IDEAS home Printed from https://ideas.repec.org/
MyIDEAS: Login to save this paper or follow this series

Measuring The Impacts Of Prime-Age Adult Death On Rural Households In Kenya

  • Yamano, Takashi
  • Jayne, Thomas S.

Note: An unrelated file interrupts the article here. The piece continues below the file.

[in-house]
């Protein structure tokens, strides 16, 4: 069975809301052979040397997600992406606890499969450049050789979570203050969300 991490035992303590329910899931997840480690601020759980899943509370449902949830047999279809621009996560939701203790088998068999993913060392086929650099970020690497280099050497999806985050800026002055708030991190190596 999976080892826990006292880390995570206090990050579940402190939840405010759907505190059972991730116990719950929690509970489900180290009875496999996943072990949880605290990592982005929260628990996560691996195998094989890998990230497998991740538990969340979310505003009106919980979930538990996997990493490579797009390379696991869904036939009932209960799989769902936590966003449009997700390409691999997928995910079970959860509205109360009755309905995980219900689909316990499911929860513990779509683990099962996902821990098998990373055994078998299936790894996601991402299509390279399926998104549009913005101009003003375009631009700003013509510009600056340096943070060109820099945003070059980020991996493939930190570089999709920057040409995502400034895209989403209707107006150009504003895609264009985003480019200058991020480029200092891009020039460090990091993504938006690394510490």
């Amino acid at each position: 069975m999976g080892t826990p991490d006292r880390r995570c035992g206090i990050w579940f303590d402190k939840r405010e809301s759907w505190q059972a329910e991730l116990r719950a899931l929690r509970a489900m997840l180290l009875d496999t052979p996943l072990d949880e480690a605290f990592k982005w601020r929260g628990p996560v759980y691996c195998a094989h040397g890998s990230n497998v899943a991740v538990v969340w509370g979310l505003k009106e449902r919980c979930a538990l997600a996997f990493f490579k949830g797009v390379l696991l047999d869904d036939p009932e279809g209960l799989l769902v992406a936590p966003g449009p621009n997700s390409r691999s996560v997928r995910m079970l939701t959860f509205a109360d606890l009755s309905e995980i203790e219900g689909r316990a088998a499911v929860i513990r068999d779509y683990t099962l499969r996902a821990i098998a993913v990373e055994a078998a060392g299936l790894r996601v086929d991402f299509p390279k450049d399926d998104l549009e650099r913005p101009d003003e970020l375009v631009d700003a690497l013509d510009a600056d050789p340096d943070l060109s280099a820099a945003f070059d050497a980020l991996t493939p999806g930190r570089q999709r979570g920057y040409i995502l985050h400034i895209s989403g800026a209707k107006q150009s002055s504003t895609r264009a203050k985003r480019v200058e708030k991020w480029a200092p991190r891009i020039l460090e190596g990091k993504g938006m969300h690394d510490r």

Using a two-year panel of 1,422 Kenyan households surveyed in 1997 and 2000, we measure how prime-age adult mortality affects rural households' size and composition, agricultural production, asset levels, and off-farm income. First, the paper uses adult mortality rates from available data on an HIV-negative sample from neighboring Tanzania to predict the number of deaths that might have been expected in the absence of HIV, and compares this to the number of deaths actually recorded over the survey interval in the Kenyan sample. Based on this procedure, only a quarter of the prime-age female deaths in the 25-34 age range and about half of the male deaths in the 35-44 year age range age range could have been predicted on the basis of the HIV-negative Tanzanian adult mortality rates. In the Nyanza area, the discrepancies were even larger over a broader number of age/sex ranges. This provides a strong indication that AIDS accounts for a large proportion of the recorded deaths for these age/sex categories, particularly in the Nyanza area. Next, using a household fixed-effects model that controls for time-varying effects, we measure changes in outcomes between households afflicted by adult mortality vs. those not afflicted over the three-year survey period. The effects of adult death are highly sensitive to the gender and position of the deceased family member in the household. Households suffering the death of the head -of-household or spouse incurred a greater-than-one person loss in household size. The death of a male household head between 16 and 59 years is associated with a 68% reduction in the net value of the household's crop production. Female head-of-household or spouse mortality causes a greater decline in cereal area cultivated, while cash crops such as coffee, tea, and sugar are most adversely affected in households incurring the death of a prime-age male head. Off-farm income is also significantly affected by the death of the male head of household, but not in the case of other adult members. The death of other prime-age family members is partially offset by an inflow of other individuals into the family. Other prime-age family members' mortality has less dramatic effects on the households' agricultural production, assets, and off-farm income. Lastly, there is little indication that households are able to recover quickly from the effects of prime-age head-of-household adult mortality; the effects on crop and non-farm incomes do not decay at least over the three-year survey interval. The paper concludes by discussing the implications of these findings for agricultural research and extension programs as well as for safety net programs designed to cushion the impacts of prime-age adult death.